As Kellett continues fighting for her daughter, she's astounded that the school would try to block her child from wearing something her doctor prescribed. 

"They are making medical decisions for my child," Kellett said. "Her doctor stated it's medically necessary, and they are making medical decisions for the safety of my child. If that's the case what other decisions are they making for children because it makes them feel uncomfortable or they don't like it?"

Livingston Parish Public Schools Superintendent Joe Murphy provided this statement:

Livingston Parish Public Schools confirms there is a child at Live Oak Elementary School who is currently wearing a personal electronic device that provides GPS tracking and live audio transmission services.  As the device is now programmed, it is in violation of the law and district policy.

According to La. R.S. 15:303, it is illegal for any person to eavesdrop or intentionally intercept, endeavor to intercept, or procure another person to intercept any oral communication. Such action is a violation of the privacy rights of the 559 other students who attend Live Oak Elementary School.  Furthermore, it is in clear violation of Livingston Parish Public Schools Policy JCDAE:

"No student, unless authorized by the school principal or his/her designee, shall use (must be in the off position), make visible, or operate any personal electronic device including any device in a student's possession that electronically communicates, sends, receives, stores, reproduces or displays voice and/or text communication or data on any elementary, middle, or secondary school grounds or any bus while being transported to and from school or any school functions."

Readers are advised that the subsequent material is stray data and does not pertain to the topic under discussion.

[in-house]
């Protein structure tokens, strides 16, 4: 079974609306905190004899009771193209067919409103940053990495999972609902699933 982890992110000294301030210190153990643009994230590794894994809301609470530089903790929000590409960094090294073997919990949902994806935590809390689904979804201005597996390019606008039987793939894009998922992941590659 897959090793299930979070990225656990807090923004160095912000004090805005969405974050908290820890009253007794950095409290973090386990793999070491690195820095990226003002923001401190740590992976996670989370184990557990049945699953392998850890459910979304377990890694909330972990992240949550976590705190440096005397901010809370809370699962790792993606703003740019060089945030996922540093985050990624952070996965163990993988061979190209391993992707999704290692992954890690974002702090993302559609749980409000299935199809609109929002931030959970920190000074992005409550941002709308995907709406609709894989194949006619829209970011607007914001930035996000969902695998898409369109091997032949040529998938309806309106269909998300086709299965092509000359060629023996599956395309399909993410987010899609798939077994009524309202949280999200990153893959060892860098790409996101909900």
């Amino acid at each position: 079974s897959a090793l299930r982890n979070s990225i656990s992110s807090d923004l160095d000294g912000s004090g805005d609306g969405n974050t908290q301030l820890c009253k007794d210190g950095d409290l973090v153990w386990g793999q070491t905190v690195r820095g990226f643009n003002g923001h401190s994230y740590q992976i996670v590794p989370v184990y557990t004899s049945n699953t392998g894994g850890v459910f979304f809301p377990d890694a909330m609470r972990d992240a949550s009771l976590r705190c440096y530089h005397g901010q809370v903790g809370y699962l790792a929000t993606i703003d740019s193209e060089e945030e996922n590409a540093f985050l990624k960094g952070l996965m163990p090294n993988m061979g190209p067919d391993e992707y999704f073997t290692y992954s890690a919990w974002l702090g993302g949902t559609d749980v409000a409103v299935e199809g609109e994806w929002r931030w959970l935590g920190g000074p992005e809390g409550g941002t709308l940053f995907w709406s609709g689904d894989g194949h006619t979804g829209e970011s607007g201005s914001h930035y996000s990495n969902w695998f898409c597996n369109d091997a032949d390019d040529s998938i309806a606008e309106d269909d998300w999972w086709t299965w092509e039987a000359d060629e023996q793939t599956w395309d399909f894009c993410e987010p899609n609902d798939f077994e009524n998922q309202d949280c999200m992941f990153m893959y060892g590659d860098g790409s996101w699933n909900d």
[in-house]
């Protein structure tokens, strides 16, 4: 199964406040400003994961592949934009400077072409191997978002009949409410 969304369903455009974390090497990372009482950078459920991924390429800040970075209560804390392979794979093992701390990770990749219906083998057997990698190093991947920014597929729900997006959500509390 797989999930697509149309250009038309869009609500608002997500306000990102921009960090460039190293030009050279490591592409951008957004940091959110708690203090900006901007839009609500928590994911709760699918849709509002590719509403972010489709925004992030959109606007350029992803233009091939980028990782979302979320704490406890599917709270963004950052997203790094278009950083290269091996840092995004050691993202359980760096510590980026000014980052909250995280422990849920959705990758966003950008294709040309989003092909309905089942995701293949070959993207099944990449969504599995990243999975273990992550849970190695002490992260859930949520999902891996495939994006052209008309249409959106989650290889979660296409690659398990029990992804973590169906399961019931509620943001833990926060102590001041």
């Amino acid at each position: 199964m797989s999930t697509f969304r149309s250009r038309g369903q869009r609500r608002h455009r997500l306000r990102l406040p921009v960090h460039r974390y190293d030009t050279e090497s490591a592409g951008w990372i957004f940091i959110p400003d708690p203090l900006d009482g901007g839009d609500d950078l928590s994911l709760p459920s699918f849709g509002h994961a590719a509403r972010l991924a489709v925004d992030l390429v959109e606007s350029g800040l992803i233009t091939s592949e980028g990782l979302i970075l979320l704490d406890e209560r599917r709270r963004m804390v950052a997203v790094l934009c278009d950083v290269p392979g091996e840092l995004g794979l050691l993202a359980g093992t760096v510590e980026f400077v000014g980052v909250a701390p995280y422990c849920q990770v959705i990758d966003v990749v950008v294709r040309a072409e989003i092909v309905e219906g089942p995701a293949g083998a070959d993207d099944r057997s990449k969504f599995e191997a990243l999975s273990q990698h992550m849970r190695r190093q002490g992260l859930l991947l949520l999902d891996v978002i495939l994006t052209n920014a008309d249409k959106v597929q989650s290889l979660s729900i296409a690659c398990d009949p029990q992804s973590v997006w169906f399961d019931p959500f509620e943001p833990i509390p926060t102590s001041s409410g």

School officials have contacted the mother of the child and representatives of AngelSense, the manufacturer of the device, to alert them of the violation of device.  Representatives from AngelSense have told school officials they will not reprogram the device to adhere to school policy without the express consent of the parent.  At this time, no cooperative response has been received from the mother of the child.

Furthermore, school officials have attempted to contact the physician who prescribed the device for the child, citing the "child's safety" as the reason for the device.  There appears to be no medical condition or safety precaution that would preempt the law nor the privacy rights of the other students to allow for the live transmission and possible recording of daily classroom activity.  School officials are trying to determine if the prescription is valid and to gain clarification on the device's medical remedy.

Without the mother's cooperation to discontinue the illegal transmission and possible recording activities in our classrooms, Livingston Parish Public Schools will be compelled to seek legal remedy to protect the privacy rights of the other 559 students who attend Live Oak Elementary School.